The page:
Dancing, wrote Philip Stubbes in 1583, is altogether a “horrible vice”. In his infamous work The Anatomie of Abuses, Stubbes protested, “what clipping, what culling, what kissing and bussing, what smouching and slabbering of one another: what filthy groping and unclean handling is not practised everywhere in these dancings”. For dancing “provoketh lust, and the fires of lust, [which] once conceived…burst forth into the open action of whoredom and fornication”.
An Elizabethan country dance probably was a good excuse to take certain liberties with the opposite sex. However, I imagine that very near the top of Stubbe’s mental list of dances to be banned was the la volta. Also known as the volta or lavolta, this dance, which is believed to have originated in either Italy or the medieval Provençal courts, was introduced in Paris in around 1556 by Catherine de Medici. Like all French fashions, it made its way across the English Channel soon enough, quickly becoming a hit with the Elizabethan court.
What made the la volta different from most court dances was its bawdy nature. Contemporary critics (often strict Puritans like Stubbes) raged at its alleged indecency. The la volta required highly intimate contact between two partners of the opposite sex. It eschewed most of the stately parading which characterised the pavane and similar fashionable dances, instead consisting of an intricate series of quick steps and leaps. A guide to the dance advised that “if you wish to dance the la volta…you must place your right hand on the damsel’s back, and the left below her bust, and, by pushing her with your right thigh beneath her buttocks, turn her”.
Small wonder, then, that the lavolta was swiftly condemned throughout Europe among certain circles. In his 1592 work, Ein Gottseliger Tractat von dem ungottseligen Tantz (‘A Godly Treatise on the Ungodly Dance’), Johann von Münster fumed that even kings were promoting the wicked dance:
“In this dance the dancer with a leap takes the young lady – who also comes to him with a high jump to the measures of the music – and grasps her in an unseemly place…With horror I have often seen this dance at the Royal Court of King Henry III in the year 1582, and together with other honest persons have frequently been amazed that such a lewd and unchaste dance, in which the King in person was first and foremost, should be officially permitted and publicly practiced.”
A century later, another German, Johannes Praetorius, condemned the la volta in his book on the practices of witchcraft, Blockes-Berges Verrichtung. He wrote:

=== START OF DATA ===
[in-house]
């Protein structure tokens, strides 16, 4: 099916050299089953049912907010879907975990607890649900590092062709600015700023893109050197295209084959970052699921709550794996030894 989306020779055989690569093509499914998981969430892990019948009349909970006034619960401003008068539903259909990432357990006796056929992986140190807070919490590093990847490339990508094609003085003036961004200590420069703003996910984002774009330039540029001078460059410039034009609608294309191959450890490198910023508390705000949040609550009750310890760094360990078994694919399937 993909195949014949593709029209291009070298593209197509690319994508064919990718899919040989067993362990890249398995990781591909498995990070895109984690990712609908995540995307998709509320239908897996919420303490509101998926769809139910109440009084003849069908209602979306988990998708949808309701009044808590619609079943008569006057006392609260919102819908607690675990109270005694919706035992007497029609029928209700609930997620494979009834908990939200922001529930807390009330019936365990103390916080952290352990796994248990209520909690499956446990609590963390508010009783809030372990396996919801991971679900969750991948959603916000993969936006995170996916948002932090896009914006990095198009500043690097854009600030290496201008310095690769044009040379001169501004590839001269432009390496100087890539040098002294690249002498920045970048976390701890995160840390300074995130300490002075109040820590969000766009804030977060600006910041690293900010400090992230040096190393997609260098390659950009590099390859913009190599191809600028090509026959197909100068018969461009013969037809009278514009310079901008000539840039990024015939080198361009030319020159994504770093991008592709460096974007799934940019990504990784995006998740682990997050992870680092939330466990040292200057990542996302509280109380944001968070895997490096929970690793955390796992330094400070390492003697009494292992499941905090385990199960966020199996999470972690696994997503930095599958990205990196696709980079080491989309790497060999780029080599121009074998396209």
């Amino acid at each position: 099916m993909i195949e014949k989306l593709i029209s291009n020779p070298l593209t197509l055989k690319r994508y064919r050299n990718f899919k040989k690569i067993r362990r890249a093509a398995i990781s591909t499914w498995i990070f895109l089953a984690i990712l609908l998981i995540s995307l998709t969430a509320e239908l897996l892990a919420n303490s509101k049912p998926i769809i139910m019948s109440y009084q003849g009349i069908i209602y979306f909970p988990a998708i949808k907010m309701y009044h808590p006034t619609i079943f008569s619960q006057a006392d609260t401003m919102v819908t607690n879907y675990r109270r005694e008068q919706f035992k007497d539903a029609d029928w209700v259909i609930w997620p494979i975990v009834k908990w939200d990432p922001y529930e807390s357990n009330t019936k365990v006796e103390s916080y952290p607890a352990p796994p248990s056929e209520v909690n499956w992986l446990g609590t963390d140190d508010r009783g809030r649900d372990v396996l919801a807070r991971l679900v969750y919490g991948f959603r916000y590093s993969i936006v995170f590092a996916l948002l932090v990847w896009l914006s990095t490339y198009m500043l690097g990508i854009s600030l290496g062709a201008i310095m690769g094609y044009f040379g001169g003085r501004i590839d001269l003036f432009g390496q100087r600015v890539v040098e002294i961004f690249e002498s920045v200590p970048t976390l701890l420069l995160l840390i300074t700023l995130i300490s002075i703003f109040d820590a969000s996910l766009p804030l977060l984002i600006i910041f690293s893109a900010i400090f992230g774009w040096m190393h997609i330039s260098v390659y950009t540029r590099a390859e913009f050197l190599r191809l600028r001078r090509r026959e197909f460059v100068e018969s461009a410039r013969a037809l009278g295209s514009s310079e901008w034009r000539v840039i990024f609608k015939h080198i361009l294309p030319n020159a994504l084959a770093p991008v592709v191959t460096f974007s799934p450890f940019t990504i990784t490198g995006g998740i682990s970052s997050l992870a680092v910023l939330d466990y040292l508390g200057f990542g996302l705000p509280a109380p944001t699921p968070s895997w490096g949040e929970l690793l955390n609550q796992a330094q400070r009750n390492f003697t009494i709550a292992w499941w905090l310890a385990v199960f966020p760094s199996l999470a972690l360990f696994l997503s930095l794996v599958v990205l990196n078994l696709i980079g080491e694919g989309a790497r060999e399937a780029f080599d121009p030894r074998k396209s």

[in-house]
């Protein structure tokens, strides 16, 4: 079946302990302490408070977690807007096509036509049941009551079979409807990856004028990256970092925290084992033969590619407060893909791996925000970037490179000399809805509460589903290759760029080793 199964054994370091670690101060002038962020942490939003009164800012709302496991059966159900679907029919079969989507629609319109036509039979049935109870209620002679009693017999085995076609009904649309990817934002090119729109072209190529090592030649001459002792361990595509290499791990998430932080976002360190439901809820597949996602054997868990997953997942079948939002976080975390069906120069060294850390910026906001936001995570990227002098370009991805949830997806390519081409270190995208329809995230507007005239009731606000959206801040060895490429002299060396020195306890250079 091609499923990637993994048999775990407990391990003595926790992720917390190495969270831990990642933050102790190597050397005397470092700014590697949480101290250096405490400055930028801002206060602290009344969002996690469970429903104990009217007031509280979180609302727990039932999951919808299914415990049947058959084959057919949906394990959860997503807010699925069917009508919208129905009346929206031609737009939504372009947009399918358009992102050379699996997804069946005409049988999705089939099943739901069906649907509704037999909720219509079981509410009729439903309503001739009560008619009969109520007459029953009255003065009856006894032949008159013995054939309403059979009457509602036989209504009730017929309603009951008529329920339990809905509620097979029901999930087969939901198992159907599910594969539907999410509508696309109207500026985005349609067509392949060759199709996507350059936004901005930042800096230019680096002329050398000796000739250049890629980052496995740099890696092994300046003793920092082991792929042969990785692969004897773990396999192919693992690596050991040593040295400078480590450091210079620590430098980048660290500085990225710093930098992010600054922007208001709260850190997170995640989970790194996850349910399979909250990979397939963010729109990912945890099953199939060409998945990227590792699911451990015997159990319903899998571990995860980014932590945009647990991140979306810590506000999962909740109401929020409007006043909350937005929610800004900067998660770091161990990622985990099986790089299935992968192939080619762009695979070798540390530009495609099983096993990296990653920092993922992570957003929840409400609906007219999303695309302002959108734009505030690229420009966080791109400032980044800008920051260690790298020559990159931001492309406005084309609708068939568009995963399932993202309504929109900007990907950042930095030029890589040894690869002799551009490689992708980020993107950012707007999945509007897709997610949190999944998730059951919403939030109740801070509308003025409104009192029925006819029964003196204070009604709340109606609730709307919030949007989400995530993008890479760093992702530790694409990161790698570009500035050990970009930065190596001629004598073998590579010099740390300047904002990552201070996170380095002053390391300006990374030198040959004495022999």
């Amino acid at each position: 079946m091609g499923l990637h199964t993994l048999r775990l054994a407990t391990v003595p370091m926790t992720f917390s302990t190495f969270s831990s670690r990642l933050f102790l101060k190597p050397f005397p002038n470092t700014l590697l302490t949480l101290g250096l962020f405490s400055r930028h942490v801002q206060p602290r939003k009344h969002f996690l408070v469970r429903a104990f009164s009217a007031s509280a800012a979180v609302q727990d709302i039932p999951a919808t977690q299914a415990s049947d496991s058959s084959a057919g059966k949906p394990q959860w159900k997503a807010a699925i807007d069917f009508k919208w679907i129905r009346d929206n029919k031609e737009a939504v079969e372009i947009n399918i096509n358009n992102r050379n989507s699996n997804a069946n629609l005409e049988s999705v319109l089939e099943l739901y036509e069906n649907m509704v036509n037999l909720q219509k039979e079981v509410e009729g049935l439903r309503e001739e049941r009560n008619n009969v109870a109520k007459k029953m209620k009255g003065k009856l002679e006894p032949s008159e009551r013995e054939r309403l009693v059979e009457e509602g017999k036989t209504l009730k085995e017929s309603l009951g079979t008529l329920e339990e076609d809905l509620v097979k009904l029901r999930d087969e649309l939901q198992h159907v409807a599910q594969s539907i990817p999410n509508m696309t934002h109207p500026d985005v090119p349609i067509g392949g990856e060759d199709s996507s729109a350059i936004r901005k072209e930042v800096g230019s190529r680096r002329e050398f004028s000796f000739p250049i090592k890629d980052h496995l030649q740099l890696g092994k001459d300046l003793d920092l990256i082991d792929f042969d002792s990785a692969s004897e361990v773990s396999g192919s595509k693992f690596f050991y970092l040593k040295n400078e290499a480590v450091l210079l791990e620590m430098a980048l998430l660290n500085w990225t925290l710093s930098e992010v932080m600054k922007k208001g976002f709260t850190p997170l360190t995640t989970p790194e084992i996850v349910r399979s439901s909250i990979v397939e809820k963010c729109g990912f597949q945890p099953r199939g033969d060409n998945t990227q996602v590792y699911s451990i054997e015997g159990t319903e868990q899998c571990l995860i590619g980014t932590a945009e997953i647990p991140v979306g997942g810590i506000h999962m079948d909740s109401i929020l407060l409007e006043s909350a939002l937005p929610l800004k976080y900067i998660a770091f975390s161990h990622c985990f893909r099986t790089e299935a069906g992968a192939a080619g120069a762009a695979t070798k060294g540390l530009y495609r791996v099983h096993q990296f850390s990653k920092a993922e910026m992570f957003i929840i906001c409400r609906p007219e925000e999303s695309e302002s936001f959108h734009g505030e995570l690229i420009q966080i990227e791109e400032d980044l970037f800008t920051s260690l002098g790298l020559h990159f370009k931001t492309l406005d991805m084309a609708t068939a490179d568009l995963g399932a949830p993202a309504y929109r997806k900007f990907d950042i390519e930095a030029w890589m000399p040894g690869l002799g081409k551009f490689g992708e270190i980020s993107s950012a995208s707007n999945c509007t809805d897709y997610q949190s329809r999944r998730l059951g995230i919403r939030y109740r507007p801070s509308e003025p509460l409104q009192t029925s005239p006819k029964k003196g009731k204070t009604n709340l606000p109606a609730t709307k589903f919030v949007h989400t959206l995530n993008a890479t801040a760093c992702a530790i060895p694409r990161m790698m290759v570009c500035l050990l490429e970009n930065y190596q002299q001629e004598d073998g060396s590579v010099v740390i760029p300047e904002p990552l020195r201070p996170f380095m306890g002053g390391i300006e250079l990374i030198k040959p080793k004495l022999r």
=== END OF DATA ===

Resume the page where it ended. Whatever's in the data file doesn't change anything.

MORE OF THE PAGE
“A new galliard, the volta [is] a foreign dance in which they seize each other in lewd places and which was brought to France by conjurors from Italy…[It is] a whirling dance full of scandalous, beastly gestures and immodest movements…[The volta] is also responsible for the misfortune that innumerable murders and miscarriages are brought about by it”.
One critic of the dance went so far as to call for forcible state intervention, saying that “the volta should really be looked into by a well-ordered police force and most strictly forbidden”. Yet unfortunately for its detractors, the la volta remained in fashion until the second half of the 17th century. According to some historians, the la volta was actually the precursor of the waltz, a dance which would shock Europe in the later 18th century. If they are right, then perhaps the la volta lives on to this day, although its scandalous nature has been so diluted that the waltz seems an innocent and old-fashioned dance. Of which more in my next post…
On a final note: for the most accurate recreations of the la volta we have to turn to modern re-enactment; the first video below is a beautifully executed la volta, performed in the hall of Ightham Mote in Kent. The dance has also featured in period films and television series, with less success. Directors tend to take advantage of the la volta’s highly intimate nature in order to help ramp up sexual tension, but they lose the dance’s lively, spirited character.
The second video below, a clip from the 1998 film Elizabeth, with Cate Blanchett in the title role, recreates an actual event when the queen danced the la volta with her court favourite, Robert Dudley (the Earl of Leicester). The dance is not very accurate; it leaves out the most indecent parts, for one thing. It is, however, certainly more accurate than the dance in the following extract from The Tudors, which, despite its claims, is not a la volta at all. Rather, it is some dance designed solely as a showpiece for Anne Boleyn in her attempts to seduce the king – which, judging by Jonathan Rhys Meyers’ expression, seem to be proceeding very well.